NIAGARA FALLS, N.Y. — It’s been a long journey for the FreeTHEM Walkers, a group led by traveling missionary Kelly Diane Galloway. It was formed to raise awareness and collect resources to support the victims of a form of modern-day slavery: human trafficking.

What You Need To Know

  • FreeTHEM Walkers was formed to raise awareness and collect resources to support the victims of human trafficking

  • The group walked 902 miles along the Underground Railroad, ending their journey in Buffalo on Saturday

  • Traveling missionary Kelly Diane Galloway engaged in a post-journey discussion at the Underground Railroad Heritage Center in Niagara Falls

  • She was joined by Cyntoia Brown-Long, an author, speaker and former sex trafficking victim

After setting out on a nearly 1,000-mile journey on the Underground Railroad, the group finalized their trip in Buffalo on Saturday, in time for the city’s Juneteenth celebration.

Now, a moment of reflection.

“Yesterday, when we crossed over the finish line of our 902-mile journey, it was spiritual, it was beautiful, it was better than I could have ever imagined," said Kelly Diane Galloway, founder of Project Mona's House and leader of the FreeTHEM Walk. "I was happy to not just do that with the FreeTHEM Walkers, but my entire city. I’m honored that the city would support us the way that they have.”

Galloway engaged in a post-journey discussion at the Underground Railroad Heritage Center in Niagara Falls with Cyntoia Brown-Long, an author, speaker and former sex trafficking victim who was sentenced to 51 years in prison after killing a man who purchased her for sex when she was just 16 years old. She was granted clemency after serving 15 years.

“To see her in the flesh it’s just, it’s unbelievable," said Galloway. "And I don’t know if she realizes how much her presence means to us, but it really literally means that anything is possible."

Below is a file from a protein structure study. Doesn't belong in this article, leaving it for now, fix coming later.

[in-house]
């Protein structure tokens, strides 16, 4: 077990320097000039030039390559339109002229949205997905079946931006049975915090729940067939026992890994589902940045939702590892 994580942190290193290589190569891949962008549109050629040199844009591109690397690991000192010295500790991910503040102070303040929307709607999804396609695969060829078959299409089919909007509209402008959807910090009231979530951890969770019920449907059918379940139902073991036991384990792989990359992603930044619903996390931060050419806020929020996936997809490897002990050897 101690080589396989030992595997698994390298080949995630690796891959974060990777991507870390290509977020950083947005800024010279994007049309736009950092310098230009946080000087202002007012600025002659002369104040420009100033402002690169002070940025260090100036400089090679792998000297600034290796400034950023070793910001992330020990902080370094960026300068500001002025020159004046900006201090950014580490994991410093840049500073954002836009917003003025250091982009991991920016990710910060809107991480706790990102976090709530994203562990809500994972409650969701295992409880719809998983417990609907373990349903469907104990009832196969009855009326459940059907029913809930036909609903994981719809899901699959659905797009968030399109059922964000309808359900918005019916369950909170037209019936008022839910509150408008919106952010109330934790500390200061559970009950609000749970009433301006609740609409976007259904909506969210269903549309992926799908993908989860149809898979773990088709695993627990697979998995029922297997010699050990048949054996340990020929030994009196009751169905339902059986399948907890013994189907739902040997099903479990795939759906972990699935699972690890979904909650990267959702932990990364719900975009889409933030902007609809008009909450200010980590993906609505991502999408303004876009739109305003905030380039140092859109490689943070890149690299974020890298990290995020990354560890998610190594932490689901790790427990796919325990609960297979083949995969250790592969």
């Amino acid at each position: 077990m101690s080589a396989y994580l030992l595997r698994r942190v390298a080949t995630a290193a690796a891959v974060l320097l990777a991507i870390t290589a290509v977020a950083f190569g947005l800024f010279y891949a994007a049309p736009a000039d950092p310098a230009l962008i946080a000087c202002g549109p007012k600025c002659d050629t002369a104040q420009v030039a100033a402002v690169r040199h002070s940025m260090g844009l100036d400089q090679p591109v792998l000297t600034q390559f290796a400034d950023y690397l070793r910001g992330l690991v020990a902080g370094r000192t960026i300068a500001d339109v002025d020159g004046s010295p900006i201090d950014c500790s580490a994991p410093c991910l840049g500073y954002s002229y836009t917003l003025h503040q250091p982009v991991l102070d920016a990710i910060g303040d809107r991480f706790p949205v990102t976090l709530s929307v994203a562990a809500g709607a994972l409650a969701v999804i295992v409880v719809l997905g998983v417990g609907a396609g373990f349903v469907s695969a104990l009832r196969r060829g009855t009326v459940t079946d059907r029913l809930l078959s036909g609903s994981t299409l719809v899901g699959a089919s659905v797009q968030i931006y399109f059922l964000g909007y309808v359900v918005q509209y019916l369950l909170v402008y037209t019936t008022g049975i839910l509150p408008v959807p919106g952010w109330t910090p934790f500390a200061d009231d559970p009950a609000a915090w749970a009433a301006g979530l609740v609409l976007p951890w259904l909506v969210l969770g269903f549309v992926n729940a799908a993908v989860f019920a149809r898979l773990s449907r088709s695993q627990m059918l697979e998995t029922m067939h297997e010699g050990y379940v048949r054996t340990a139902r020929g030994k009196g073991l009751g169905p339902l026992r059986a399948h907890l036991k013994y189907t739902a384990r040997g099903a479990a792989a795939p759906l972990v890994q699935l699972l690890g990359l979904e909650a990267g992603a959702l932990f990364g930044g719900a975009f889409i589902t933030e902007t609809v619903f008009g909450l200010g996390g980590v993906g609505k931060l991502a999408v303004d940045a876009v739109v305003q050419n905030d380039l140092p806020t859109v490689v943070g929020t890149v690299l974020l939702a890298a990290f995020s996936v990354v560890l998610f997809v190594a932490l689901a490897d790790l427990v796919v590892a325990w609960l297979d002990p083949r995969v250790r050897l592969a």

FreeTHEM Conversations featured reflections from some of the FreeTHEM Walkers, including a musical performance by Drea d’Nur, and an in-depth conversation with Brown-Long about her sentencing, what led her to the man who trafficked her, and how communities can protect and support others to keep them from the same fate. Cyntoia also stayed for a Q & A session and to sign copies of her book, "Free Cyntoia." For her, connecting with the FreeTHEM Walkers was equally uplifting to her as her presence was to them.

“Anybody that can walk 902 miles in 40-something days is definitely an inspiration," said Brown-Long. "I just think it’s beautiful how they took that and pretty much gave it as a sacrifice for these women who are going through that. For me, it speaks to survivors to say that there are people out there in the community who care that much for you, who will walk that mile for you."

The FreeTHEM Walkers will be releasing a documentary at their gala on December 17 about their experience, detailing their journey and the significance of each stop that was made, on a cultural level and on a personal level. One stop in Virginia, for example, was the last place Galloway was able to trace members of her ancestry, former slaves and freedom seekers.

“Following the path of our ancestors has been incredible, and I’ve never done anything like this and I’ve learned so much," Galloway said. "When I first started, I used to be sad, or angry, or mad about what was going on but now, not anymore. I feel proud of how resilient they were, and I feel that speaks to how resilient I can be.”

The walk may have concluded, but the movement is far from over. Through Project Mona’s House, Galloway has plans to continue helping victims of human trafficking, and there are ways that the community can help as well.

“The way that people can help us continue this FreeTHEM Movement is to support our initiative; it’s our Buy a Bed Campaign," Galloway said. "So we’re asking 125 people and/or businesses to give $8,000 and that would help us build the nation’s largest restorative home for human trafficking individuals where people are allowed to come as victims, be transformed as survivors, but by the time they leave, they’ll be overcomers.”